The symptoms of 430 type 2 diabetic patients were determined by a self-administered questionnaire before entry into the U.K. Prospective Diabetes Study.
Entry into the trial followed 2 months of dietary treatment for newly diagnosed patients with type 2 diabetes. Forty symptoms with five levels of severity were included in the questionnaire. A complaint rate was computed as the sum of symptom scores divided by the number of symptom questions answered.
The complaint rate was independently and positively related to BMI, fasting plasma glucose (FPG), and being a woman. Three symptoms—presence of dry mouth (P < 0.001), thirst (P < 0.01), and stomach pain (P = 0.02)—were related to FPG independent of sex, age, BMI, or blood pressure. Only dry mouth was related to HbA1c (P = 0.05). Complaints of shortness of breath, swollen ankles, headaches, heartburn, sweating, wheezing, nocturia, thirst, and diarrhea increased with BMI independently of other variables. A complaint of cold extremities decreased with BMI. Heartburn, weakness of limbs, and hot flushes were positively related to blood pressure, and unsteadiness was negatively related.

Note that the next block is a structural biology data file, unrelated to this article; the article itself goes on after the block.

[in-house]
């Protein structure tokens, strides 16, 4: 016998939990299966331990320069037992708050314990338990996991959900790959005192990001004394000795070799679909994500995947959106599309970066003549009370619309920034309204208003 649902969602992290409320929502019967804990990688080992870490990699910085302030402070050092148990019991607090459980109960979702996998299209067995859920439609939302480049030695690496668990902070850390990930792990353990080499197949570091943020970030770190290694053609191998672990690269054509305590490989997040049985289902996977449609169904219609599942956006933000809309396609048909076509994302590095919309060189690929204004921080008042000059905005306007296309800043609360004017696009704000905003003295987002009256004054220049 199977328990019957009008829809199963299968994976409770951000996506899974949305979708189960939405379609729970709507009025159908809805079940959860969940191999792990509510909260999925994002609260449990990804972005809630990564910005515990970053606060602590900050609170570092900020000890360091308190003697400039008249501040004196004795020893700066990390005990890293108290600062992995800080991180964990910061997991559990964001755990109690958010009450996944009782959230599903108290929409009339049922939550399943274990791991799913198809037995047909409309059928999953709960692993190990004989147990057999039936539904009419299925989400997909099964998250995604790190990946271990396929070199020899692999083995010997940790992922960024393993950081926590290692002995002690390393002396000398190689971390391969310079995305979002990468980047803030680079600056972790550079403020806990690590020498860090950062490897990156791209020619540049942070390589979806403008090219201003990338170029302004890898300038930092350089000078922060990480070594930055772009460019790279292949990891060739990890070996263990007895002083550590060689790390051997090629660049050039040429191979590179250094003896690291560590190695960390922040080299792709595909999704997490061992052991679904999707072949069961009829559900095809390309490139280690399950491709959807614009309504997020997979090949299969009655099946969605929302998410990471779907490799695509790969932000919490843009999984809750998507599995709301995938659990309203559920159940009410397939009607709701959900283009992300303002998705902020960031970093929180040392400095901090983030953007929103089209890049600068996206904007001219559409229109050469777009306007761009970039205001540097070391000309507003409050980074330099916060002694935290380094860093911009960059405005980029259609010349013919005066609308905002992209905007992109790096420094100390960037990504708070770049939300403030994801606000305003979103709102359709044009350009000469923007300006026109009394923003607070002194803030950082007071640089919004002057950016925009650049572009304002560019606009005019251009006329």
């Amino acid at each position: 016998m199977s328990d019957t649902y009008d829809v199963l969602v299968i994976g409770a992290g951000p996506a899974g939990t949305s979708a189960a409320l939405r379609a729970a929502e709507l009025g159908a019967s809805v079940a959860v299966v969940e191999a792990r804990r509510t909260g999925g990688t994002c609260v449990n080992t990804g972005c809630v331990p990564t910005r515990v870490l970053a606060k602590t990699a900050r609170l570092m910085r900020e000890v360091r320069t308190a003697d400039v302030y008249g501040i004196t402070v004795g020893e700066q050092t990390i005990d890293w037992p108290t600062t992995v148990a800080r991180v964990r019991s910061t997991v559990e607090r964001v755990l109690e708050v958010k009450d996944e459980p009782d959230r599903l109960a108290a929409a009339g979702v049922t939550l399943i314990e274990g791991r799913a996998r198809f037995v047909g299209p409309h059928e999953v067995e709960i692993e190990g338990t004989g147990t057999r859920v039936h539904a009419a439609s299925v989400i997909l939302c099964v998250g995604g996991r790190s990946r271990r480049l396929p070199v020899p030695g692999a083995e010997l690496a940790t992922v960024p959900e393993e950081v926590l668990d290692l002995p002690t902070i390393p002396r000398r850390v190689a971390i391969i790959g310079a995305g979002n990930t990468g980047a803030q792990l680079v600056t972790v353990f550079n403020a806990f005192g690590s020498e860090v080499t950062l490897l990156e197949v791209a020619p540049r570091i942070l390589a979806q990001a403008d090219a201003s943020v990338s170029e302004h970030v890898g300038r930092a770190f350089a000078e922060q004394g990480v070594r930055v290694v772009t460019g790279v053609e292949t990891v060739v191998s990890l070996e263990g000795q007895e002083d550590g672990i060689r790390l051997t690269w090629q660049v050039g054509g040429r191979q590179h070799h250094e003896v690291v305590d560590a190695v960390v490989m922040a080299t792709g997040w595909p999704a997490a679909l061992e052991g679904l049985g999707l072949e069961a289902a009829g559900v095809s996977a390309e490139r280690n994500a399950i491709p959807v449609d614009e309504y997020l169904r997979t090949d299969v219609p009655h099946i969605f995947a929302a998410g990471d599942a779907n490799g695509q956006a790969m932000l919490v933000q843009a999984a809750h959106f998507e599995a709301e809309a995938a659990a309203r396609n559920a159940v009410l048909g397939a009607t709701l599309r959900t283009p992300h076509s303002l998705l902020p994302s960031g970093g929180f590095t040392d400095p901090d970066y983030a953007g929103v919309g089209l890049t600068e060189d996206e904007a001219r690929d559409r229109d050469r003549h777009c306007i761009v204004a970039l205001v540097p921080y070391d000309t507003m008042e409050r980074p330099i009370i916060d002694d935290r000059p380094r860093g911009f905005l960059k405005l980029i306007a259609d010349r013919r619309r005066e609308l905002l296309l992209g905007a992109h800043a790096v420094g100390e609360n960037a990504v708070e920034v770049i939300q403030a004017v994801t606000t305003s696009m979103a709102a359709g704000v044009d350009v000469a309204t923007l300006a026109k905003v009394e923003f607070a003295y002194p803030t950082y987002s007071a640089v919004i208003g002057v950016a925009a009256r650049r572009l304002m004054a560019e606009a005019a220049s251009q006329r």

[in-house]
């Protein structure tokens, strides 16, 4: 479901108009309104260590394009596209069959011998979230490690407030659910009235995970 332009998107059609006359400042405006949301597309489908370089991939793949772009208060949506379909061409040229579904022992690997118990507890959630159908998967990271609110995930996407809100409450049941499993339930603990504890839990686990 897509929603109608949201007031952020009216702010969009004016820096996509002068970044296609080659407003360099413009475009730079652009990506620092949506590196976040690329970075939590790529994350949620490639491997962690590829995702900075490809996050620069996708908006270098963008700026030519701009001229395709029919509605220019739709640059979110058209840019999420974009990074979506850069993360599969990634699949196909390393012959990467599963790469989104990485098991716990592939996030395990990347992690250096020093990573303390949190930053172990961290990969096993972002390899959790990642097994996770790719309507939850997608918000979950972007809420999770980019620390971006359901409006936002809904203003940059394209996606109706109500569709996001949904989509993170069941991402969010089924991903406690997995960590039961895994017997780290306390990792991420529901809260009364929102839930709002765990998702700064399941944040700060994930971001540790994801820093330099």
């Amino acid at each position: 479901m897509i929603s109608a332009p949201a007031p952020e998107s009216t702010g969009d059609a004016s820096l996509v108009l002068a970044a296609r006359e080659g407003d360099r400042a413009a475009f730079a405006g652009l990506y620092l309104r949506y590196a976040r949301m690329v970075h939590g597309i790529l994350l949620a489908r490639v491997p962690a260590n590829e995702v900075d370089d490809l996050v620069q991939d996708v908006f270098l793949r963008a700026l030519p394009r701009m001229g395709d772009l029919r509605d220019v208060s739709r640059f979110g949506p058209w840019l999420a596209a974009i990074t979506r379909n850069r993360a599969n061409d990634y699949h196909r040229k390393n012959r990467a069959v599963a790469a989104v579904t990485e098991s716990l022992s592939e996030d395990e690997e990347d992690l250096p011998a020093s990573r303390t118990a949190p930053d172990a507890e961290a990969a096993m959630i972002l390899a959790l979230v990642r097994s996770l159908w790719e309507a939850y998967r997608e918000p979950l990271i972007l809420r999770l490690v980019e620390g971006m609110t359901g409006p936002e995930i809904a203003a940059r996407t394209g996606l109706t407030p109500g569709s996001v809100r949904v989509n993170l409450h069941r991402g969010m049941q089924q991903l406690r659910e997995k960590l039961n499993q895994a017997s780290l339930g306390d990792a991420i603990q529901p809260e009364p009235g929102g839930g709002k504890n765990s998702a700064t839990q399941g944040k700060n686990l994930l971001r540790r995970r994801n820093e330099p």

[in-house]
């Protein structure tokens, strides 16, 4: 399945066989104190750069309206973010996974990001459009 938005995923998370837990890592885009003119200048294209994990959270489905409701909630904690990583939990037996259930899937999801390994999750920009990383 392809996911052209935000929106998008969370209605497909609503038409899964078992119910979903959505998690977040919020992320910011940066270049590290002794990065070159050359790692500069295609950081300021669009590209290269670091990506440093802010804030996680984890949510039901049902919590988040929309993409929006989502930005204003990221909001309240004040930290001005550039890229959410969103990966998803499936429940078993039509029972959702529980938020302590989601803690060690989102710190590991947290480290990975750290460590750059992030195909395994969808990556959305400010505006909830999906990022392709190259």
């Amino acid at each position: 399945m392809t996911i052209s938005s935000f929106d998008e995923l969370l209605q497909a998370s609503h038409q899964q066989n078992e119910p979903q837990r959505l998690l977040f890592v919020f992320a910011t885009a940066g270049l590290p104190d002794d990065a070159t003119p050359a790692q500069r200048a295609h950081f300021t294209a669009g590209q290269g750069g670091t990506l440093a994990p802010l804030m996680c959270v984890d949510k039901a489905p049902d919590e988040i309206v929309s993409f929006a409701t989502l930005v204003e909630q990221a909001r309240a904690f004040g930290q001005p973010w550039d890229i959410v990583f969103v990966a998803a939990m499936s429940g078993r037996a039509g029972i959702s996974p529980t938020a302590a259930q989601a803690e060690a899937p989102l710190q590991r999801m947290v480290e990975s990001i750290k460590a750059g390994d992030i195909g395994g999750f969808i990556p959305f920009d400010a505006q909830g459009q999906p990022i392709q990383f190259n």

The symptoms reported by patients with type 2 diabetes increased with FPG and markedly with BMI. The symptoms associated with obesity have been underestimated in the past.